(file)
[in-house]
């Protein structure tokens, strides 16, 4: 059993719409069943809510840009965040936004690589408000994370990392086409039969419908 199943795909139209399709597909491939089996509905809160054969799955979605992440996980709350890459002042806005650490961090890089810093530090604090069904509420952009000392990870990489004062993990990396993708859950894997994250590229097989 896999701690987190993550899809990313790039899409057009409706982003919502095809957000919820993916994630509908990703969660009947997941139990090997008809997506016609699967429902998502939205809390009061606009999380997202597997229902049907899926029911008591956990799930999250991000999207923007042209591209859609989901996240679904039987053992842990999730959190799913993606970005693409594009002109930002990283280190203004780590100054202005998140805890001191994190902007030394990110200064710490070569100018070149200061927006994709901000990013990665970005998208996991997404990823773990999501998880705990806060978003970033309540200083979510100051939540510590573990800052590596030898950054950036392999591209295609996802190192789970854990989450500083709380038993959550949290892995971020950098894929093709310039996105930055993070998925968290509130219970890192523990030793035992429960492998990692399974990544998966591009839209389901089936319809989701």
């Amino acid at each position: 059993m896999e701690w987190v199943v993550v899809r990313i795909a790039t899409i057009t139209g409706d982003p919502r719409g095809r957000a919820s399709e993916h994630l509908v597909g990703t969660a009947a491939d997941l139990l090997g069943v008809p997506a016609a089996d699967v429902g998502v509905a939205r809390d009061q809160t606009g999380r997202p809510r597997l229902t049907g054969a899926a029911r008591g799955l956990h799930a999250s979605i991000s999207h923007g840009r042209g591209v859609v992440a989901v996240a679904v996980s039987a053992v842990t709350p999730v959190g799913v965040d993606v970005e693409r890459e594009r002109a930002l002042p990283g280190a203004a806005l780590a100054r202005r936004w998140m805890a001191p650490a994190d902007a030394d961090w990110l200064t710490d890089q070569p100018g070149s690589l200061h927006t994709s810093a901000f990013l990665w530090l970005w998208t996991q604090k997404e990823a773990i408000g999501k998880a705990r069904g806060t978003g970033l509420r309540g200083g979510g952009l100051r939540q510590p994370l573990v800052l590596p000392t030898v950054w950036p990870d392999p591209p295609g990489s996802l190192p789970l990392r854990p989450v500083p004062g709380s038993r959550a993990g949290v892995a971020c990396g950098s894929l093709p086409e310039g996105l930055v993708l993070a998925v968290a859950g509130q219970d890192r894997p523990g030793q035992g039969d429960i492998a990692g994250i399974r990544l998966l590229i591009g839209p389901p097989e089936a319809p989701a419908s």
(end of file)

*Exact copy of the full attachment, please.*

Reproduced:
[in-house]
């Protein structure tokens, strides 16, 4: 059993719409069943809510840009965040936004690589408000994370990392086409039969419908 199943795909139209399709597909491939089996509905809160054969799955979605992440996980709350890459002042806005650490961090890089810093530090604090069904509420952009000392990870990489004062993990990396993708859950894997994250590229097989 896999701690987190993550899809990313790039899409057009409706982003919502095809957000919820993916994630509908990703969660009947997941139990090997008809997506016609699967429902998502939205809390009061606009999380997202597997229902049907899926029911008591956990799930999250991000999207923007042209591209859609989901996240679904039987053992842990999730959190799913993606970005693409594009002109930002990283280190203004780590100054202005998140805890001191994190902007030394990110200064710490070569100018070149200061927006994709901000990013990665970005998208996991997404990823773990999501998880705990806060978003970033309540200083979510100051939540510590573990800052590596030898950054950036392999591209295609996802190192789970854990989450500083709380038993959550949290892995971020950098894929093709310039996105930055993070998925968290509130219970890192523990030793035992429960492998990692399974990544998966591009839209389901089936319809989701």
């Amino acid at each position: 059993m896999e701690w987190v199943v993550v899809r990313i795909a790039t899409i057009t139209g409706d982003p919502r719409g095809r957000a919820s399709e993916h994630l509908v597909g990703t969660a009947a491939d997941l139990l090997g069943v008809p997506a016609a089996d699967v429902g998502v509905a939205r809390d009061q809160t606009g999380r997202p809510r597997l229902t049907g054969a899926a029911r008591g799955l956990h799930a999250s979605i991000s999207h923007g840009r042209g591209v859609v992440a989901v996240a679904v996980s039987a053992v842990t709350p999730v959190g799913v965040d993606v970005e693409r890459e594009r002109a930002l002042p990283g280190a203004a806005l780590a100054r202005r936004w998140m805890a001191p650490a994190d902007a030394d961090w990110l200064t710490d890089q070569p100018g070149s690589l200061h927006t994709s810093a901000f990013l990665w530090l970005w998208t996991q604090k997404e990823a773990i408000g999501k998880a705990r069904g806060t978003g970033l509420r309540g200083g979510g952009l100051r939540q510590p994370l573990v800052l590596p000392t030898v950054w950036p990870d392999p591209p295609g990489s996802l190192p789970l990392r854990p989450v500083p004062g709380s038993r959550a993990g949290v892995a971020c990396g950098s894929l093709p086409e310039g996105l930055v993708l993070a998925v968290a859950g509130q219970d890192r894997p523990g030793q035992g039969d429960i492998a990692g994250i399974r990544l998966l590229i591009g839209p389901p097989e089936a319809p989701a419908s």